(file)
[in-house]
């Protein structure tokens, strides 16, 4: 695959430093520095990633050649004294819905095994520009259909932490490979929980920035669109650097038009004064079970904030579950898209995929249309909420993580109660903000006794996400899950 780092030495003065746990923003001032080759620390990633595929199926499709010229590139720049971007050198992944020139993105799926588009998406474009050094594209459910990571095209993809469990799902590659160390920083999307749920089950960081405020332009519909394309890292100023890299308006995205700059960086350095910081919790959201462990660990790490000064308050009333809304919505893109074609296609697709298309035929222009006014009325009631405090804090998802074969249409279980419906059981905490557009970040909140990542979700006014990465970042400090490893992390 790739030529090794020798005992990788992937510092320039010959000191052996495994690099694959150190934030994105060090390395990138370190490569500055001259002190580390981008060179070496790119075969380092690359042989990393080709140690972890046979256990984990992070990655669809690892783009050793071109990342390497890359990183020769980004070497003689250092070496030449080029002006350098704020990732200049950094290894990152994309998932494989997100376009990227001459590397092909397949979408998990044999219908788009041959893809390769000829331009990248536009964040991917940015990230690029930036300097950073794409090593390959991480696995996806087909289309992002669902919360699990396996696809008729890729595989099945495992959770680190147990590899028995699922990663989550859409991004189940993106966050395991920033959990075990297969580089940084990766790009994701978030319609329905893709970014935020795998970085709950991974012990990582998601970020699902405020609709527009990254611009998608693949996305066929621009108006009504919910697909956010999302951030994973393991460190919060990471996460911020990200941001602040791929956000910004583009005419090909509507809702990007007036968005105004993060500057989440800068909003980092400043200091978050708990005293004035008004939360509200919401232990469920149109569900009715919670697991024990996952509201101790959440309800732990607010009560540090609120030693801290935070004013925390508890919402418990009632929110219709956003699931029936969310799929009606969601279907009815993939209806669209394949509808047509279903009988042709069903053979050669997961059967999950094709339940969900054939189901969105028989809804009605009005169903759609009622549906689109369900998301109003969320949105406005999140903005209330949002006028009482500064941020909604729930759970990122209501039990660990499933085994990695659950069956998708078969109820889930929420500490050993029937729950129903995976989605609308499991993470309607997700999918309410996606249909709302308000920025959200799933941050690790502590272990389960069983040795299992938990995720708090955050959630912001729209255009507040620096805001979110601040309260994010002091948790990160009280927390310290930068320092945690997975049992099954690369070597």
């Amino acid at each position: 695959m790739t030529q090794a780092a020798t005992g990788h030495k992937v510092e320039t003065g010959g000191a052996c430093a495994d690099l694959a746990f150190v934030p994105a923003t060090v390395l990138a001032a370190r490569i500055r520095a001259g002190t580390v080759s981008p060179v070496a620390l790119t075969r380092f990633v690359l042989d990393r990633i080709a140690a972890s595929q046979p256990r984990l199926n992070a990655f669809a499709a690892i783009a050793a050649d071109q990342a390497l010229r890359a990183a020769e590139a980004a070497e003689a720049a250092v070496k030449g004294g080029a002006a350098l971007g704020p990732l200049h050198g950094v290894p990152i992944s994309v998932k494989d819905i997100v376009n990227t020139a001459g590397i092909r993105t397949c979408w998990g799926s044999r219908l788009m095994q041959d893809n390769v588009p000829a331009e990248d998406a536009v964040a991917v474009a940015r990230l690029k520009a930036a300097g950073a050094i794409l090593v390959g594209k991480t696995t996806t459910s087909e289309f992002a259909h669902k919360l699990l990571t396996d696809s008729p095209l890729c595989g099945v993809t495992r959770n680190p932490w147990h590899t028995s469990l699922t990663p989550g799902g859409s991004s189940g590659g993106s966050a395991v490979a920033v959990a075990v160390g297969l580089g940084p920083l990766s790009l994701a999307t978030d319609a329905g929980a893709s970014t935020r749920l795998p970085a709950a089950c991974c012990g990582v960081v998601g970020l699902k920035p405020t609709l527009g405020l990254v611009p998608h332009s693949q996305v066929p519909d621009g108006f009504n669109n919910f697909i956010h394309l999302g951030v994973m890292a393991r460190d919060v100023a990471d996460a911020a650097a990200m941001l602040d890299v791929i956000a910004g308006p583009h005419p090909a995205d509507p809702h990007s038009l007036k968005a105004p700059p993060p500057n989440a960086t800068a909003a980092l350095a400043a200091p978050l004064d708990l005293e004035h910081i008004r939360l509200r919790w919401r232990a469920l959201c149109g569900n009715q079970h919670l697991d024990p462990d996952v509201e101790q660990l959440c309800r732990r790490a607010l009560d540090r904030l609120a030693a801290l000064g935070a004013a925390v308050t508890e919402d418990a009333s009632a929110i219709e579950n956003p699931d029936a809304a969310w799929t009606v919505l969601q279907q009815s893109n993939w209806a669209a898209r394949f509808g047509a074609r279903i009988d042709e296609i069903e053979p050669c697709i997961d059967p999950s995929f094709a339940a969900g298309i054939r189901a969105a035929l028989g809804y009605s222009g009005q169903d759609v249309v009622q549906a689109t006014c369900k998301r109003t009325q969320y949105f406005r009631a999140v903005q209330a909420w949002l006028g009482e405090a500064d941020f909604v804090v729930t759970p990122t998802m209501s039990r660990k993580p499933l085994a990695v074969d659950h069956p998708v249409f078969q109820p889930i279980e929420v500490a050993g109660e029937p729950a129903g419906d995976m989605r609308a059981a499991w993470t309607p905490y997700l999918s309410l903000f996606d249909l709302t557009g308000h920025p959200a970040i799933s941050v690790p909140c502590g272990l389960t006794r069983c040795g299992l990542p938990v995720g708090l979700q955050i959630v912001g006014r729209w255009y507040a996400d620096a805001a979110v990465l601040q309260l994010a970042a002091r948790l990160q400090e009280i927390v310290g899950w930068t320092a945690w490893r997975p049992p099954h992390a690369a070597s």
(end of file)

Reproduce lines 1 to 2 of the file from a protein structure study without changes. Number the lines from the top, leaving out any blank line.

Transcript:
[in-house]
């Protein structure tokens, strides 16, 4: 695959430093520095990633050649004294819905095994520009259909932490490979929980920035669109650097038009004064079970904030579950898209995929249309909420993580109660903000006794996400899950 780092030495003065746990923003001032080759620390990633595929199926499709010229590139720049971007050198992944020139993105799926588009998406474009050094594209459910990571095209993809469990799902590659160390920083999307749920089950960081405020332009519909394309890292100023890299308006995205700059960086350095910081919790959201462990660990790490000064308050009333809304919505893109074609296609697709298309035929222009006014009325009631405090804090998802074969249409279980419906059981905490557009970040909140990542979700006014990465970042400090490893992390 790739030529090794020798005992990788992937510092320039010959000191052996495994690099694959150190934030994105060090390395990138370190490569500055001259002190580390981008060179070496790119075969380092690359042989990393080709140690972890046979256990984990992070990655669809690892783009050793071109990342390497890359990183020769980004070497003689250092070496030449080029002006350098704020990732200049950094290894990152994309998932494989997100376009990227001459590397092909397949979408998990044999219908788009041959893809390769000829331009990248536009964040991917940015990230690029930036300097950073794409090593390959991480696995996806087909289309992002669902919360699990396996696809008729890729595989099945495992959770680190147990590899028995699922990663989550859409991004189940993106966050395991920033959990075990297969580089940084990766790009994701978030319609329905893709970014935020795998970085709950991974012990990582998601970020699902405020609709527009990254611009998608693949996305066929621009108006009504919910697909956010999302951030994973393991460190919060990471996460911020990200941001602040791929956000910004583009005419090909509507809702990007007036968005105004993060500057989440800068909003980092400043200091978050708990005293004035008004939360509200919401232990469920149109569900009715919670697991024990996952509201101790959440309800732990607010009560540090609120030693801290935070004013925390508890919402418990009632929110219709956003699931029936969310799929009606969601279907009815993939209806669209394949509808047509279903009988042709069903053979050669997961059967999950094709339940969900054939189901969105028989809804009605009005169903759609009622549906689109369900998301109003969320949105406005999140903005209330949002006028009482500064941020909604729930759970990122209501039990660990499933085994990695659950069956998708078969109820889930929420500490050993029937729950129903995976989605609308499991993470309607997700999918309410996606249909709302308000920025959200799933941050690790502590272990389960069983040795299992938990995720708090955050959630912001729209255009507040620096805001979110601040309260994010002091948790990160009280927390310290930068320092945690997975049992099954690369070597």